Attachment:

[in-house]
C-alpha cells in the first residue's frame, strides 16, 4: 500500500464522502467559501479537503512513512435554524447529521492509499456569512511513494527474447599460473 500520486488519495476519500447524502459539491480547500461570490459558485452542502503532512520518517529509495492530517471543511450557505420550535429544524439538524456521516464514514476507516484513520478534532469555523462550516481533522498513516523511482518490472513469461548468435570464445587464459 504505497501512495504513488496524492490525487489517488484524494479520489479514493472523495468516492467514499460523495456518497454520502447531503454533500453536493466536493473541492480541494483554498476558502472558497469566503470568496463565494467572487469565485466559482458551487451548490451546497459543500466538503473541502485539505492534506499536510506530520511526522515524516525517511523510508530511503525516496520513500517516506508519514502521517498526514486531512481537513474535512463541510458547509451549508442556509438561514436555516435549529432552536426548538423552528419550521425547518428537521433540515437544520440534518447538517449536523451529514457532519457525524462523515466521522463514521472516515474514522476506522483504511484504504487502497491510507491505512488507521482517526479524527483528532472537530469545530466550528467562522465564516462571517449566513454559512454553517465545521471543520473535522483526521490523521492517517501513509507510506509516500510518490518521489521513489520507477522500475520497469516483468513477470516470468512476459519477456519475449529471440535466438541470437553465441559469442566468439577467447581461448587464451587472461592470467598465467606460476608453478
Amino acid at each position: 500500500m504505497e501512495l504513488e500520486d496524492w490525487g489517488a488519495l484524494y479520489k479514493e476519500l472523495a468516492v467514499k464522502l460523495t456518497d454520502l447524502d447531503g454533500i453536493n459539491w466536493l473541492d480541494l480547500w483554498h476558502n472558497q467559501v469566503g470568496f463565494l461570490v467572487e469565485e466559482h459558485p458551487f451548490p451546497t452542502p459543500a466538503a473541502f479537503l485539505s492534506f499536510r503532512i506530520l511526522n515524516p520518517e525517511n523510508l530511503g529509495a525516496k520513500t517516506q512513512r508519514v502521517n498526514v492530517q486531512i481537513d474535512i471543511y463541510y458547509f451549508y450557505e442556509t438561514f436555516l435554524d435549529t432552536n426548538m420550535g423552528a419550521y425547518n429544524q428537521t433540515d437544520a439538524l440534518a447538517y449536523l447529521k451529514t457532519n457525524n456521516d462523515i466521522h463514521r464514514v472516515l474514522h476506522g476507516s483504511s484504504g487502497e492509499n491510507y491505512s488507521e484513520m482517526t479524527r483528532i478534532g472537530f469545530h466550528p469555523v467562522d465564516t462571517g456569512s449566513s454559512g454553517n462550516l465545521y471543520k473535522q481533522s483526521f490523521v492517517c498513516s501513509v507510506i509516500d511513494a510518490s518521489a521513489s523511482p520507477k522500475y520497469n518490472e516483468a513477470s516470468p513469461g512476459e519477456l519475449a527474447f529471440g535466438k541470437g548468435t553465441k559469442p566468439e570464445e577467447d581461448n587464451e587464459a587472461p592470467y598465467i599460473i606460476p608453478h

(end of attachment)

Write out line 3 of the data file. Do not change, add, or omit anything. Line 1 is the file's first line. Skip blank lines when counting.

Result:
Amino acid at each position: 500500500m504505497e501512495l504513488e500520486d496524492w490525487g489517488a488519495l484524494y479520489k479514493e476519500l472523495a468516492v467514499k464522502l460523495t456518497d454520502l447524502d447531503g454533500i453536493n459539491w466536493l473541492d480541494l480547500w483554498h476558502n472558497q467559501v469566503g470568496f463565494l461570490v467572487e469565485e466559482h459558485p458551487f451548490p451546497t452542502p459543500a466538503a473541502f479537503l485539505s492534506f499536510r503532512i506530520l511526522n515524516p520518517e525517511n523510508l530511503g529509495a525516496k520513500t517516506q512513512r508519514v502521517n498526514v492530517q486531512i481537513d474535512i471543511y463541510y458547509f451549508y450557505e442556509t438561514f436555516l435554524d435549529t432552536n426548538m420550535g423552528a419550521y425547518n429544524q428537521t433540515d437544520a439538524l440534518a447538517y449536523l447529521k451529514t457532519n457525524n456521516d462523515i466521522h463514521r464514514v472516515l474514522h476506522g476507516s483504511s484504504g487502497e492509499n491510507y491505512s488507521e484513520m482517526t479524527r483528532i478534532g472537530f469545530h466550528p469555523v467562522d465564516t462571517g456569512s449566513s454559512g454553517n462550516l465545521y471543520k473535522q481533522s483526521f490523521v492517517c498513516s501513509v507510506i509516500d511513494a510518490s518521489a521513489s523511482p520507477k522500475y520497469n518490472e516483468a513477470s516470468p513469461g512476459e519477456l519475449a527474447f529471440g535466438k541470437g548468435t553465441k559469442p566468439e570464445e577467447d581461448n587464451e587464459a587472461p592470467y598465467i599460473i606460476p608453478h